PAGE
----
September 23, 2017

Returning to the Present Moment: Lessons from the Autumn Trees.

It is fall.

The temperatures begin to drop, and the colors begin to change. In the midst of transition from what was to what will be, I am once again left in awe with nature’s ability to show us so clearly what’s necessary.

To let go.

She makes it look so graceful. Staying in the unknown while she drops everything. Shedding every little piece off until there is nothing left—for when there is nothing, there is nothing but possibility.

I attempt to follow suit.

But in my attempts to let go, I grip to what could be. My mind makes plans: maybe I’ll run away and travel the world, or maybe it’s time to settle down. I know this game too well. I am attempting to create comfort in the discomfort, and in turn, am only amplifying the discomfort.

Discomfort from feeling stuck.

Or being in transition. In the free fall.

Or sitting in the middle. In the in-between.

Rather than sit in it—the present discomfort—I attempt to create comfort by keeping one foot in the past and one in the future.

Holding on too tightly.

So in the midst of these chaotic thoughts I decide to clear my mind with a walk outside. Immediately, I feel the cool air on my skin and the beautiful colors of the trees.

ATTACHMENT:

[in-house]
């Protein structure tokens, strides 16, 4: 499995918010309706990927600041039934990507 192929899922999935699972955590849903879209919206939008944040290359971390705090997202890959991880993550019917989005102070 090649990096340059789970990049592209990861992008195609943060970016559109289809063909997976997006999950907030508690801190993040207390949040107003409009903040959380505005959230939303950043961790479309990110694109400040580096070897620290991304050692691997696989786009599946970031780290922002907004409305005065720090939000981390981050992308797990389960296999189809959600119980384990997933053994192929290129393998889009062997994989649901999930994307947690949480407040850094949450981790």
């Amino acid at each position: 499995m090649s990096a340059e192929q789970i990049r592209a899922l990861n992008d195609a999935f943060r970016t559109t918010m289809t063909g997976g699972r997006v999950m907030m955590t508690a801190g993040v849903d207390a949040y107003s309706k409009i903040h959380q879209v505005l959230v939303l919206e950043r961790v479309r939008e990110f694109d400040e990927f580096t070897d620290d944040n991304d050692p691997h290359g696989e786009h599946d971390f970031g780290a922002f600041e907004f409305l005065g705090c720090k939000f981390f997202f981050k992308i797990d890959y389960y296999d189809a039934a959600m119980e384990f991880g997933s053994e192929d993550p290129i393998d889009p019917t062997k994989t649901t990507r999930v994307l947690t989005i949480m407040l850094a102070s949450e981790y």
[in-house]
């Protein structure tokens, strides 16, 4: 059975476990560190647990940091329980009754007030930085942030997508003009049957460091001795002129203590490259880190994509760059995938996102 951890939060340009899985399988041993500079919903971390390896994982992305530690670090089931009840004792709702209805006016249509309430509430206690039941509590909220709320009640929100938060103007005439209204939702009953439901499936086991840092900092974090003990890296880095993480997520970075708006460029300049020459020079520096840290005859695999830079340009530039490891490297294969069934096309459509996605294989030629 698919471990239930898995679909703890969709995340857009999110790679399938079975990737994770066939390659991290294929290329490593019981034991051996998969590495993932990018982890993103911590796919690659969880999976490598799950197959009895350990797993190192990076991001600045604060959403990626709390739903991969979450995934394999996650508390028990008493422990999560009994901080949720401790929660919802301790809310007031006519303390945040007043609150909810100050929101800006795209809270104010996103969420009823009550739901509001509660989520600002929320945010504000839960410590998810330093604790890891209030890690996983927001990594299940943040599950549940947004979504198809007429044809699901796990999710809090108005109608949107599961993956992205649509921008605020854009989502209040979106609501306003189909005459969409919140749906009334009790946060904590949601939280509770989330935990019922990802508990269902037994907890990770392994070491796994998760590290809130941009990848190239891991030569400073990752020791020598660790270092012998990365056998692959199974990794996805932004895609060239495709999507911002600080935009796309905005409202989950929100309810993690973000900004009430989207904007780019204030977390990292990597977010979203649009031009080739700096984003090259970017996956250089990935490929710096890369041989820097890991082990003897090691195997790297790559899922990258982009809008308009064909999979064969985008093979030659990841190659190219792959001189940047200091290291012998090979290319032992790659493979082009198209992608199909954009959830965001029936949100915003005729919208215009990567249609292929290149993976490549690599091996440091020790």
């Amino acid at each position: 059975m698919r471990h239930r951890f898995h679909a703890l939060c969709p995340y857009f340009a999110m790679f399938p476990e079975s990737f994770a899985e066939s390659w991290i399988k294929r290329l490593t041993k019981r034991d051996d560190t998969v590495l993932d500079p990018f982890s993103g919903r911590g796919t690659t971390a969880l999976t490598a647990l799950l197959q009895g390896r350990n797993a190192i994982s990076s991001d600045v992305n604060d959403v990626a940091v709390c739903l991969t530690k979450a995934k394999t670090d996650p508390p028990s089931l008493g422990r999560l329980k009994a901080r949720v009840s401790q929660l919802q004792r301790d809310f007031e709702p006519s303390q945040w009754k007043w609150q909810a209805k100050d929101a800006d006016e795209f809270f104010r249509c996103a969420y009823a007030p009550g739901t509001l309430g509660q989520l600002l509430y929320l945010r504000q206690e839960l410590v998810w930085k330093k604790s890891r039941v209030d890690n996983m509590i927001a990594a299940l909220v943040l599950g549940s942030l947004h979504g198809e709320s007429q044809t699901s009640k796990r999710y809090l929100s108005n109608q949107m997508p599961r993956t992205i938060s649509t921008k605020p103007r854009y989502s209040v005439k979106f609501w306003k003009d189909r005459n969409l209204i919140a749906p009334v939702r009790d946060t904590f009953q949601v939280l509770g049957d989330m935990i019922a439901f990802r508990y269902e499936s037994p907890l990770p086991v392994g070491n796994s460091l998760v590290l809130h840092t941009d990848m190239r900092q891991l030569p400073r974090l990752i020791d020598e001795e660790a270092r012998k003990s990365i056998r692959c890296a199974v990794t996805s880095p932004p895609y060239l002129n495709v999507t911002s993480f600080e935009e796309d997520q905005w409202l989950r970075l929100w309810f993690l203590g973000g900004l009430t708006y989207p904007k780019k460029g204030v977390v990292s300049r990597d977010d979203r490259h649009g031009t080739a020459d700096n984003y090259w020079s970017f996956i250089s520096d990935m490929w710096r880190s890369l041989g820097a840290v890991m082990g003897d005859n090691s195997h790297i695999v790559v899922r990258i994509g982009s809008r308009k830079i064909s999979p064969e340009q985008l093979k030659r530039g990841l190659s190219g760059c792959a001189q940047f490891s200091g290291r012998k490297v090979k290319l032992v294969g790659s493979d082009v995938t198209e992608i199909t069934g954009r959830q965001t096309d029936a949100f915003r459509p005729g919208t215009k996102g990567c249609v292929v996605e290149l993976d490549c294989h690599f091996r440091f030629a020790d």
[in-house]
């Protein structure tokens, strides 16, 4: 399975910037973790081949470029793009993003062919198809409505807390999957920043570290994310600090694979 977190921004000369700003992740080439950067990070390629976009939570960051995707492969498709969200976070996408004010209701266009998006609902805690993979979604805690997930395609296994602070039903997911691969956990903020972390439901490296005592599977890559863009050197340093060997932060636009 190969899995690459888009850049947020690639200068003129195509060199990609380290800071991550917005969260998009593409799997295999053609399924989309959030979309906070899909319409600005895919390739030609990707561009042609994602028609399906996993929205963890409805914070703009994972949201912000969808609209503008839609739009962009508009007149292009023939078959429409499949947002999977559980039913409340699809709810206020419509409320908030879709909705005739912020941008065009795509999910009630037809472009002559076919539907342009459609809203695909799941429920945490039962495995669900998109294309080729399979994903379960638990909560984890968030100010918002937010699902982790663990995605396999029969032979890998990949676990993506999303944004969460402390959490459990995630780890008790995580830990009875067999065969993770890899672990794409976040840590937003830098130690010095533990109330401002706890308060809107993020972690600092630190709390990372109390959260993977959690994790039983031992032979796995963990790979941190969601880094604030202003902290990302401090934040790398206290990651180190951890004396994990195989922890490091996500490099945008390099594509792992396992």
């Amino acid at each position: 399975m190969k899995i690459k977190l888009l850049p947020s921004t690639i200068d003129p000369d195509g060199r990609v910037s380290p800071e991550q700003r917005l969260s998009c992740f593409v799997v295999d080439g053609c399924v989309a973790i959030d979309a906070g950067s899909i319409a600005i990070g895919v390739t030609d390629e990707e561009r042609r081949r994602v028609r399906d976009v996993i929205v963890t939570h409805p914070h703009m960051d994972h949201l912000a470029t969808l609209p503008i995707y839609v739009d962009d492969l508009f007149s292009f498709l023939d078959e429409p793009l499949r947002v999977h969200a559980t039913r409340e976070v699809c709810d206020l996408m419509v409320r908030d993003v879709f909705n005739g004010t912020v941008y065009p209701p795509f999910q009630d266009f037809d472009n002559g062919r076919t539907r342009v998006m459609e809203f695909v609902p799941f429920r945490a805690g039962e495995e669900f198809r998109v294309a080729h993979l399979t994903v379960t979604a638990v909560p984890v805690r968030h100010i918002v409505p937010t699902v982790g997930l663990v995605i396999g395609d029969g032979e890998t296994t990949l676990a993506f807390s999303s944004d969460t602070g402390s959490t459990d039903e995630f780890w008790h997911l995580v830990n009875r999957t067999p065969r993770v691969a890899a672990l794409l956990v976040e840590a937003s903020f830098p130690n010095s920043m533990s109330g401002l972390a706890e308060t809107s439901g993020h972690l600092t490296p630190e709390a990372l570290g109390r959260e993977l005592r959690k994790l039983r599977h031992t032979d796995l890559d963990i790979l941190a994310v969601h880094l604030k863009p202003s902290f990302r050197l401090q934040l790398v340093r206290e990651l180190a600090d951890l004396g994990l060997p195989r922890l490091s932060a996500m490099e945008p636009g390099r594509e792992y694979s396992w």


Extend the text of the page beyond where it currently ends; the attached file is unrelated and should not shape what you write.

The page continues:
I am in awe of the beauty.

This short and fleeting season of fall is used for the trees to become completely bare. There will be nothing left of what was. Only trust in what’s unknown.

How do the trees live and breathe with such faith? It’s their only way.

A leaf drops by my feet, and I look up to see where her journey began. She is all colors, and I realize my moment with her is fleeting, that everything is fleeting, and I need to drop what was in order to be in the now.  Just like this leaf and that tree and this moment and this season and all seasons.

It comes and goes.

How freeing it must be to trust so deeply in the ebb and flow of life

To let go moment to moment

Be in the space between.

To live this messy and beautiful and perfect life.

I will forget by tomorrow.



Author: Sammy Hart
Image: danabooo/Flickr 
Editor: Callie Rushton
Copy Editor: Danielle Beutell
Social Editor: Travis May

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